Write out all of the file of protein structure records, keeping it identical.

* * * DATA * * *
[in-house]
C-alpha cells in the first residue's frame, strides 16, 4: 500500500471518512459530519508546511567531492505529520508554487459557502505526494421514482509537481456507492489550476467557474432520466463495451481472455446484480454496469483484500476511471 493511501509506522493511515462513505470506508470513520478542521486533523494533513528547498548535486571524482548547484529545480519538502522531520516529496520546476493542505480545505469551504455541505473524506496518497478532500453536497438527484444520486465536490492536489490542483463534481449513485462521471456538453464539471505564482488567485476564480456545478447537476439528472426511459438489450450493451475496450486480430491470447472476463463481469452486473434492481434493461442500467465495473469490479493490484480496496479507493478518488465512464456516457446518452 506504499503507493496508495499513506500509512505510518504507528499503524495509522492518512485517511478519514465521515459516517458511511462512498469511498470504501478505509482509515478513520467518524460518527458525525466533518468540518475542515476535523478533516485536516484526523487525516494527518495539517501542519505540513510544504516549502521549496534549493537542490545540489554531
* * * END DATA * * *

[in-house]
C-alpha cells in the first residue's frame, strides 16, 4: 500500500471518512459530519508546511567531492505529520508554487459557502505526494421514482509537481456507492489550476467557474432520466463495451481472455446484480454496469483484500476511471 493511501509506522493511515462513505470506508470513520478542521486533523494533513528547498548535486571524482548547484529545480519538502522531520516529496520546476493542505480545505469551504455541505473524506496518497478532500453536497438527484444520486465536490492536489490542483463534481449513485462521471456538453464539471505564482488567485476564480456545478447537476439528472426511459438489450450493451475496450486480430491470447472476463463481469452486473434492481434493461442500467465495473469490479493490484480496496479507493478518488465512464456516457446518452 506504499503507493496508495499513506500509512505510518504507528499503524495509522492518512485517511478519514465521515459516517458511511462512498469511498470504501478505509482509515478513520467518524460518527458525525466533518468540518475542515476535523478533516485536516484526523487525516494527518495539517501542519505540513510544504516549502521549496534549493537542490545540489554531